As iOS becomes better at connecting different apps, Android becomes more aware of user privacy. As iOS expands to different hardware in various guises, Android becomes more polished and user-friendly. The platforms continue to converge while also innovating, and everyone wins. (How wild is it that Android and iOS both gained embedded browsers by way of Chrome Custom Tabs and Safari View Controller within the same year of updates?) But, as Ron Amadeo of Ars points out, most users won’t see this update:
If we were to ask for any new feature from a new Android version, it would be some kind of scalable update solution. Right now a custom update still needs to be built for every single individual device model, and that’s really not a workable solution when you have over 24,000 models out there. The Stagefright vulnerability seemed to be a wakeup call for the Android ecosystem, but it came too late to affect anything in Marshmallow. Google instituted monthly updates for Nexus devices, and OEMs are pledging to bring the monthly update program to flagship devices. The majority of Android devices, though—the low end devices—are being ignored. Monthly updates for Google, Samsung, and LG flagships only works out to a very small percentage of the Android install base.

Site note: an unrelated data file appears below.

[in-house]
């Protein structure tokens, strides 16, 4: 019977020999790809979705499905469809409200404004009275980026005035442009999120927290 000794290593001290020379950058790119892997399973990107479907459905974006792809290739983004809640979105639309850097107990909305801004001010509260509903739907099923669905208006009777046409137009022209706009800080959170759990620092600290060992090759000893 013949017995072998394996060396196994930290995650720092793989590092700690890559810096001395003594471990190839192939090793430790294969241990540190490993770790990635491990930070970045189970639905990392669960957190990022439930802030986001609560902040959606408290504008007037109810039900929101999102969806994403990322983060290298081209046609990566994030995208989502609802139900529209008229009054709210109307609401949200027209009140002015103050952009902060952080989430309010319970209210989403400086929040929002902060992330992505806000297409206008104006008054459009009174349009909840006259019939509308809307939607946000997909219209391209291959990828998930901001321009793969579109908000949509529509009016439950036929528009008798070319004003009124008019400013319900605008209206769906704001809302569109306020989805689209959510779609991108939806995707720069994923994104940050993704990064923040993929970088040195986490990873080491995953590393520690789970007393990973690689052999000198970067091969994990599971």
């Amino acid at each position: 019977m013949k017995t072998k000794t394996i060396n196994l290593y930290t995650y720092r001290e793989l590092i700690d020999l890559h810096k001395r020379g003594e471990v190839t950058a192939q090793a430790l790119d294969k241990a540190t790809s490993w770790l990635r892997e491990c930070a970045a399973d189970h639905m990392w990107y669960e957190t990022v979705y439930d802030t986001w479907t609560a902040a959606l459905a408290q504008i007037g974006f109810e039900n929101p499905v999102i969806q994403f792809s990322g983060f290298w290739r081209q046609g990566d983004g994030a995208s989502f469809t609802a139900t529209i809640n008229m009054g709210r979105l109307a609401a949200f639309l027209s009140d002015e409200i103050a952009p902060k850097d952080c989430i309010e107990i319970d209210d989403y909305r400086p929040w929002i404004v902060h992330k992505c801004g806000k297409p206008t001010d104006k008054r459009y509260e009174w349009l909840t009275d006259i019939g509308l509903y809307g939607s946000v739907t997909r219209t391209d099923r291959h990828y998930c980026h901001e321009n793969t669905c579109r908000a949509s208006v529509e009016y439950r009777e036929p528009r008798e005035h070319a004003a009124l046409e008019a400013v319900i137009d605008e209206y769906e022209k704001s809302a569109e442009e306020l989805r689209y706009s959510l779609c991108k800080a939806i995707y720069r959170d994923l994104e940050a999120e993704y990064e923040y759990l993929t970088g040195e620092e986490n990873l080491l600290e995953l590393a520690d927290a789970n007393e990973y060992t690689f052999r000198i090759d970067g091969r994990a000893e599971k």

The Motorola E from earlier this year will not be seeing an update — just 219 days after its release. Manufacturers are treating these phones like commodities, and regularly leave over a billion devices without critical security patches.